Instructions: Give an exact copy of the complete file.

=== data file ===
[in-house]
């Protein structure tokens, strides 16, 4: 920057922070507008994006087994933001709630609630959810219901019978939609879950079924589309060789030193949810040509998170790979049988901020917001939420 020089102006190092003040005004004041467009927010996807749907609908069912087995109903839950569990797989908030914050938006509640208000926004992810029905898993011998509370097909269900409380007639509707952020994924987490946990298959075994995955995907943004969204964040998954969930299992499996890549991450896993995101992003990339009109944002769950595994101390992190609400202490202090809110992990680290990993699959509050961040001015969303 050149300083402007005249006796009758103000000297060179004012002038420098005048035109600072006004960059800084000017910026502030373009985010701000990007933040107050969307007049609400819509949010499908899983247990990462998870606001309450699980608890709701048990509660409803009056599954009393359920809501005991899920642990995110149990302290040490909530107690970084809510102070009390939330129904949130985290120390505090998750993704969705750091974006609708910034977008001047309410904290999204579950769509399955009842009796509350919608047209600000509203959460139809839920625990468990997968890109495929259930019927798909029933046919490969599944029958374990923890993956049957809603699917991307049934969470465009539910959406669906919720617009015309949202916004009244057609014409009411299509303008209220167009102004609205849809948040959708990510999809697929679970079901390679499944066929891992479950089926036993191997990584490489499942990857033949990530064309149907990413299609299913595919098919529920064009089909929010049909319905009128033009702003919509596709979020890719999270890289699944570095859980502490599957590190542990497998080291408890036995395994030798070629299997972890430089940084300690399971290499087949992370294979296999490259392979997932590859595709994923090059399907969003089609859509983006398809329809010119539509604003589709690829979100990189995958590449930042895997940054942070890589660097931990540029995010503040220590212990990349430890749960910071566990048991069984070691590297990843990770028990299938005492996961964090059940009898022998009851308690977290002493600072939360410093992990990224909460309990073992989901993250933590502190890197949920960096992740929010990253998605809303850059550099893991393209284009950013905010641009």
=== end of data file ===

[in-house]
């Protein structure tokens, strides 16, 4: 920057922070507008994006087994933001709630609630959810219901019978939609879950079924589309060789030193949810040509998170790979049988901020917001939420 020089102006190092003040005004004041467009927010996807749907609908069912087995109903839950569990797989908030914050938006509640208000926004992810029905898993011998509370097909269900409380007639509707952020994924987490946990298959075994995955995907943004969204964040998954969930299992499996890549991450896993995101992003990339009109944002769950595994101390992190609400202490202090809110992990680290990993699959509050961040001015969303 050149300083402007005249006796009758103000000297060179004012002038420098005048035109600072006004960059800084000017910026502030373009985010701000990007933040107050969307007049609400819509949010499908899983247990990462998870606001309450699980608890709701048990509660409803009056599954009393359920809501005991899920642990995110149990302290040490909530107690970084809510102070009390939330129904949130985290120390505090998750993704969705750091974006609708910034977008001047309410904290999204579950769509399955009842009796509350919608047209600000509203959460139809839920625990468990997968890109495929259930019927798909029933046919490969599944029958374990923890993956049957809603699917991307049934969470465009539910959406669906919720617009015309949202916004009244057609014409009411299509303008209220167009102004609205849809948040959708990510999809697929679970079901390679499944066929891992479950089926036993191997990584490489499942990857033949990530064309149907990413299609299913595919098919529920064009089909929010049909319905009128033009702003919509596709979020890719999270890289699944570095859980502490599957590190542990497998080291408890036995395994030798070629299997972890430089940084300690399971290499087949992370294979296999490259392979997932590859595709994923090059399907969003089609859509983006398809329809010119539509604003589709690829979100990189995958590449930042895997940054942070890589660097931990540029995010503040220590212990990349430890749960910071566990048991069984070691590297990843990770028990299938005492996961964090059940009898022998009851308690977290002493600072939360410093992990990224909460309990073992989901993250933590502190890197949920960096992740929010990253998605809303850059550099893991393209284009950013905010641009």